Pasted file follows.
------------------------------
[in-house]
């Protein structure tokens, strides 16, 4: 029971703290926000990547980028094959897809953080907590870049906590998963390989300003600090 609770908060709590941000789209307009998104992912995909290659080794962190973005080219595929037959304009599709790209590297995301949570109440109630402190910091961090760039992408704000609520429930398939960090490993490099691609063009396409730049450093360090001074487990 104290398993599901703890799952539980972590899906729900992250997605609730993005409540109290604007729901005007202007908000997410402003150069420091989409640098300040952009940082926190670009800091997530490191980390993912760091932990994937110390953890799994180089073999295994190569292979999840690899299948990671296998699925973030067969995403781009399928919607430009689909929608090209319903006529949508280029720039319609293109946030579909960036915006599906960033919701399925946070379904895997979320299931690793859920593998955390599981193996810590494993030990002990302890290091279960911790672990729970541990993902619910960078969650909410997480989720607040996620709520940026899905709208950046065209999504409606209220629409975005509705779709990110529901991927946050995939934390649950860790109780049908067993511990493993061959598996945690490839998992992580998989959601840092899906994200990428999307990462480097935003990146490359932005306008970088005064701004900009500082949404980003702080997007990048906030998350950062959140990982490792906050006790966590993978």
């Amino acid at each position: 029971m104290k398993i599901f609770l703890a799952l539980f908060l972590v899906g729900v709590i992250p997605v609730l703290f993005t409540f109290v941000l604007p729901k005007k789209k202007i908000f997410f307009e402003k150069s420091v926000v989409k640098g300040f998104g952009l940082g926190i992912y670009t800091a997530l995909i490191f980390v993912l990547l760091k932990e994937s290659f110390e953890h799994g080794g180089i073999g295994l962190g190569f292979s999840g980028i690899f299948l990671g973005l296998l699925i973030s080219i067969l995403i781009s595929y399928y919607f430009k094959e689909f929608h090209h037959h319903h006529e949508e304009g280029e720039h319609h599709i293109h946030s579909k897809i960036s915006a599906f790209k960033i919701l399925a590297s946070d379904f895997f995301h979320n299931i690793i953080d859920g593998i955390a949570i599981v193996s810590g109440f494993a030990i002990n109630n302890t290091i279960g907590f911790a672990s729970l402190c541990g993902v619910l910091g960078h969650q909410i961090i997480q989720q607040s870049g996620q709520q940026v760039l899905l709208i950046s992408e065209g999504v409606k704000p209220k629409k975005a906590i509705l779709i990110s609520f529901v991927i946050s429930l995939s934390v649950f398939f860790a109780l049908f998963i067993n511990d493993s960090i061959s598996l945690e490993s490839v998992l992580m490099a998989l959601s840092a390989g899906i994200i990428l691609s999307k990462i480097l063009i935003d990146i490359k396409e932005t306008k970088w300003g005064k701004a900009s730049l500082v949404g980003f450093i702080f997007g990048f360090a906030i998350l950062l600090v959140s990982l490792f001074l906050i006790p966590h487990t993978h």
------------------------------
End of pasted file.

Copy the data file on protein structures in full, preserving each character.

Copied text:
[in-house]
């Protein structure tokens, strides 16, 4: 029971703290926000990547980028094959897809953080907590870049906590998963390989300003600090 609770908060709590941000789209307009998104992912995909290659080794962190973005080219595929037959304009599709790209590297995301949570109440109630402190910091961090760039992408704000609520429930398939960090490993490099691609063009396409730049450093360090001074487990 104290398993599901703890799952539980972590899906729900992250997605609730993005409540109290604007729901005007202007908000997410402003150069420091989409640098300040952009940082926190670009800091997530490191980390993912760091932990994937110390953890799994180089073999295994190569292979999840690899299948990671296998699925973030067969995403781009399928919607430009689909929608090209319903006529949508280029720039319609293109946030579909960036915006599906960033919701399925946070379904895997979320299931690793859920593998955390599981193996810590494993030990002990302890290091279960911790672990729970541990993902619910960078969650909410997480989720607040996620709520940026899905709208950046065209999504409606209220629409975005509705779709990110529901991927946050995939934390649950860790109780049908067993511990493993061959598996945690490839998992992580998989959601840092899906994200990428999307990462480097935003990146490359932005306008970088005064701004900009500082949404980003702080997007990048906030998350950062959140990982490792906050006790966590993978």
């Amino acid at each position: 029971m104290k398993i599901f609770l703890a799952l539980f908060l972590v899906g729900v709590i992250p997605v609730l703290f993005t409540f109290v941000l604007p729901k005007k789209k202007i908000f997410f307009e402003k150069s420091v926000v989409k640098g300040f998104g952009l940082g926190i992912y670009t800091a997530l995909i490191f980390v993912l990547l760091k932990e994937s290659f110390e953890h799994g080794g180089i073999g295994l962190g190569f292979s999840g980028i690899f299948l990671g973005l296998l699925i973030s080219i067969l995403i781009s595929y399928y919607f430009k094959e689909f929608h090209h037959h319903h006529e949508e304009g280029e720039h319609h599709i293109h946030s579909k897809i960036s915006a599906f790209k960033i919701l399925a590297s946070d379904f895997f995301h979320n299931i690793i953080d859920g593998i955390a949570i599981v193996s810590g109440f494993a030990i002990n109630n302890t290091i279960g907590f911790a672990s729970l402190c541990g993902v619910l910091g960078h969650q909410i961090i997480q989720q607040s870049g996620q709520q940026v760039l899905l709208i950046s992408e065209g999504v409606k704000p209220k629409k975005a906590i509705l779709i990110s609520f529901v991927i946050s429930l995939s934390v649950f398939f860790a109780l049908f998963i067993n511990d493993s960090i061959s598996l945690e490993s490839v998992l992580m490099a998989l959601s840092a390989g899906i994200i990428l691609s999307k990462i480097l063009i935003d990146i490359k396409e932005t306008k970088w300003g005064k701004a900009s730049l500082v949404g980003f450093i702080f997007g990048f360090a906030i998350l950062l600090v959140s990982l490792f001074l906050i006790p966590h487990t993978h």